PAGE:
Dataset: Genetic module and miRNome trait analyses reflect the distinct biological features of endothelial progenitor cells from different anatomic locations
Background: Endothelial progenitor cells (EPCs) play a fundamental role in post-natal vascular repair, yet EPCs from different anatomic...
Background: Endothelial progenitor cells (EPCs) play a fundamental role in post-natal vascular repair, yet EPCs from different anatomic locations possess unique biological properties. The underlying mechanisms are unclear. Method: We performed transcriptome analysis for EPCs isolated from 2 different sources: cord blood (CB) or adult peripheral blood (PB). Both gene expression microarray and small RNA sequencing (smRNA-seq) technologies were applied. Results: EPCs from CB expressed abundant genes involved in cell cycle, hypoxia signalling and blood vessel development, correlating with the phenotypes that CB-EPCs proliferated more rapidly, migrated faster, and formed tubule structure more efficiently. smRNA-seq further deciphered miRNome patterns in EPCs isolated from CB or PB: 54 miRNAs were enriched in CB-EPCs, while another 50 in PB-EPCs. Specifically, CB-EPCs expressed more angiogenic miRNAs such as miR-31, while PB-EPCs possessed more tumor suppressive miRNAs including miR-10a. Knocking down miR-31 levels in CB-EPCs suppressed cell migration and microtubule formation, while overexpressing miR-31 in PB-EPCs helped to recapitulate some of CB-EPC functions. Conclusion: Our results show the foundation for a more detailed understanding of EPCs from different anatomic sources. Stimulating the expression of angiogenic microRNAs or genes in EPCs of low activity (such as those from patients with cardiovascular diseases) might allow the development of novel therapeutic strategies. EPC from cord blood or peripheral blood that outgrown after 2-4 week culture were collected. The RNA are extracted and profiled by Affymetrix GeneChip U133 plus 2.0 expression array. This submission represents gene expression microarray component of study.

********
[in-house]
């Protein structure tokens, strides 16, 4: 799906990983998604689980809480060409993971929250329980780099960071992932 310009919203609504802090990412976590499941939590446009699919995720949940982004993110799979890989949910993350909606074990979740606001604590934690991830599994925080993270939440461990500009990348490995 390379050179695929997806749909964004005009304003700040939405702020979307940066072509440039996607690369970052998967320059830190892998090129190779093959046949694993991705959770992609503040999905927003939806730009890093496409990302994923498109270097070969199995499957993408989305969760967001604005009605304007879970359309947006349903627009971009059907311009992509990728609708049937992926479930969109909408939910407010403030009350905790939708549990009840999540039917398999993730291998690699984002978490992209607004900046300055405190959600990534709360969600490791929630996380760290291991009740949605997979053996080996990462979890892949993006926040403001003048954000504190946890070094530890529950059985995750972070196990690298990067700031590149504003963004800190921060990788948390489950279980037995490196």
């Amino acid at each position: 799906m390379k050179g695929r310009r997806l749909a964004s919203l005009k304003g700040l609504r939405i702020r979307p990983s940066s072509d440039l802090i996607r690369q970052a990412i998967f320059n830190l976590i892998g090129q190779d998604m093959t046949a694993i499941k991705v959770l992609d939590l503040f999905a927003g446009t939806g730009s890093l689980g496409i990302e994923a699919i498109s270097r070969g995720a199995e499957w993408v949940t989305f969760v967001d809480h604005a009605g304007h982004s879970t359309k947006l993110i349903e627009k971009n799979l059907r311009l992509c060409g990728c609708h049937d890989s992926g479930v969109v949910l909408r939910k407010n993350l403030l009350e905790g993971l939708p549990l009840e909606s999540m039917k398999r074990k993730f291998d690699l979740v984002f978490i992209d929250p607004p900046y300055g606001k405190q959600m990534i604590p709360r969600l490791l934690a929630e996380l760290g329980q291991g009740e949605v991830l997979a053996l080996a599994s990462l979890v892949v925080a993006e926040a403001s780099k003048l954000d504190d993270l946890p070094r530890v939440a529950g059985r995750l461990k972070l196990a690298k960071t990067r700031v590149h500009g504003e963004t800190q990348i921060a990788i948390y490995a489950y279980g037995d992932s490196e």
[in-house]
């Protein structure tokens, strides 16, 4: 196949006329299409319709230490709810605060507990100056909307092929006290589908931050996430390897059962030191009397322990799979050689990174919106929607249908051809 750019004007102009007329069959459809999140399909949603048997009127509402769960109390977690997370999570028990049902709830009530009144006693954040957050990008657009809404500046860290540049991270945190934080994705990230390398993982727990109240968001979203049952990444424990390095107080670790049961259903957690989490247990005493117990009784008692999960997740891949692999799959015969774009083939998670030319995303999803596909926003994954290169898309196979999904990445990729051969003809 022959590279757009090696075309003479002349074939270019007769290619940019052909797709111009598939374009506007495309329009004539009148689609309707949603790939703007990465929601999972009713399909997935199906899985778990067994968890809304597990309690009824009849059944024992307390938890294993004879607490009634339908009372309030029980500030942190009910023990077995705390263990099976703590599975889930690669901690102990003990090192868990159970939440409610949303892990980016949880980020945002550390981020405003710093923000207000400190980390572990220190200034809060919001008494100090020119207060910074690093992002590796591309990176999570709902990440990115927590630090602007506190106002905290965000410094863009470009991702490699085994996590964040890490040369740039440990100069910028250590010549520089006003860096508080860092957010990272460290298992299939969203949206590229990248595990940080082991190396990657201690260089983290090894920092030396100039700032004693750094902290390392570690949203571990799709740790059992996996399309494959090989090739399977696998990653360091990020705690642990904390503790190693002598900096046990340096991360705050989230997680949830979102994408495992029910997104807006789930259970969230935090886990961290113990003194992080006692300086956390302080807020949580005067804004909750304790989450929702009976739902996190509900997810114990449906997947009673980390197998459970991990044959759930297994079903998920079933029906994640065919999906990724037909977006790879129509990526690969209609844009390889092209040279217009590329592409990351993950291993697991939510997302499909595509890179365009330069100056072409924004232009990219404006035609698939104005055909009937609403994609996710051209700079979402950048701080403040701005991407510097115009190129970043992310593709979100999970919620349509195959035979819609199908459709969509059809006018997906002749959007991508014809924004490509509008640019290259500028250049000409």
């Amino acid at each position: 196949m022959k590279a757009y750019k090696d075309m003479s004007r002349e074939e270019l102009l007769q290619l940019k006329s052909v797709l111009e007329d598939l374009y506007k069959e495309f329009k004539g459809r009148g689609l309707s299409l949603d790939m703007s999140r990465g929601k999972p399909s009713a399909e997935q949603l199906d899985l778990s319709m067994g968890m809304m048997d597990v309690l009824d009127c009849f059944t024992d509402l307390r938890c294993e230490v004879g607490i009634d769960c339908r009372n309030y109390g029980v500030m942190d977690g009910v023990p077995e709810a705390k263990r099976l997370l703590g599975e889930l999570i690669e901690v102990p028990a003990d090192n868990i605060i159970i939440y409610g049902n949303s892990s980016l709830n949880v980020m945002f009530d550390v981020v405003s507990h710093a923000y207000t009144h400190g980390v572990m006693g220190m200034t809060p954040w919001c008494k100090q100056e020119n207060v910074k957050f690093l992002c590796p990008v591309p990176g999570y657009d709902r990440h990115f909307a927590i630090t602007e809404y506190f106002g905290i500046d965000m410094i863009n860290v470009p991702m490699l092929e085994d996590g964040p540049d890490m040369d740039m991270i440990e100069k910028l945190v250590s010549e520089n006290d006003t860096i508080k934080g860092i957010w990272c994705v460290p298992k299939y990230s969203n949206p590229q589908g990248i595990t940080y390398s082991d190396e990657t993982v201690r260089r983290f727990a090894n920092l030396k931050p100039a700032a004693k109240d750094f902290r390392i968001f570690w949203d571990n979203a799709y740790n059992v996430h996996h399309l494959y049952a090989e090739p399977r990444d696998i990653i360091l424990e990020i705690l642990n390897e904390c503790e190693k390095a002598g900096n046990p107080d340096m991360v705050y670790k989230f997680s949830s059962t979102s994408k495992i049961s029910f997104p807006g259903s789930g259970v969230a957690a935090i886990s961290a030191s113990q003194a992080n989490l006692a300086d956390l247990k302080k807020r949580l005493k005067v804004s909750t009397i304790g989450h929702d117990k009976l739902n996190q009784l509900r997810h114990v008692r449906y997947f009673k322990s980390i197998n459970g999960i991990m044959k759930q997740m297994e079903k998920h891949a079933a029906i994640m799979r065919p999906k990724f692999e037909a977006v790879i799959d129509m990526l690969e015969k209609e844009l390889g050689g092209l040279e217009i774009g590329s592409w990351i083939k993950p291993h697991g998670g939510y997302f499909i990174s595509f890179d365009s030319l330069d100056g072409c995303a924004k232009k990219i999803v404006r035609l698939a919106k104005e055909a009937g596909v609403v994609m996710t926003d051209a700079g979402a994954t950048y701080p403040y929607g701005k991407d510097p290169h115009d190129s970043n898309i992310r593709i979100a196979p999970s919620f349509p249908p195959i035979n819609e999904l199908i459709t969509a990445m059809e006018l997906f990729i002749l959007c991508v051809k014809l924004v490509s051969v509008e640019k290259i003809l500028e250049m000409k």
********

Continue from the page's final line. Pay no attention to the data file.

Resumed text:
- Dec.12, 2014
- Sep.19, 2014